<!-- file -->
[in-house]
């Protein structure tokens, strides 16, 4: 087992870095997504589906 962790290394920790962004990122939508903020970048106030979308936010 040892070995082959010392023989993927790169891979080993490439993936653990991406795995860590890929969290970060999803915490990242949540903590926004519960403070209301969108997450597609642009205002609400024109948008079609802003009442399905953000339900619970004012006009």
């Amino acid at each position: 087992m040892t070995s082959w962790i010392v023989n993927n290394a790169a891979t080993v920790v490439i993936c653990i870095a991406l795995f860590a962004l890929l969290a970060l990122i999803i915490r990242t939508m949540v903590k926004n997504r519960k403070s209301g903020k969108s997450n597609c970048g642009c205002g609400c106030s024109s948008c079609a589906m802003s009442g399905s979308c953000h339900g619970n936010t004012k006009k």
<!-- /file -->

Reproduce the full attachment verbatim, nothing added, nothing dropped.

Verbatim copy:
[in-house]
């Protein structure tokens, strides 16, 4: 087992870095997504589906 962790290394920790962004990122939508903020970048106030979308936010 040892070995082959010392023989993927790169891979080993490439993936653990991406795995860590890929969290970060999803915490990242949540903590926004519960403070209301969108997450597609642009205002609400024109948008079609802003009442399905953000339900619970004012006009």
């Amino acid at each position: 087992m040892t070995s082959w962790i010392v023989n993927n290394a790169a891979t080993v920790v490439i993936c653990i870095a991406l795995f860590a962004l890929l969290a970060l990122i999803i915490r990242t939508m949540v903590k926004n997504r519960k403070s209301g903020k969108s997450n597609c970048g642009c205002g609400c106030s024109s948008c079609a589906m802003s009442g399905s979308c953000h339900g619970n936010t004012k006009k």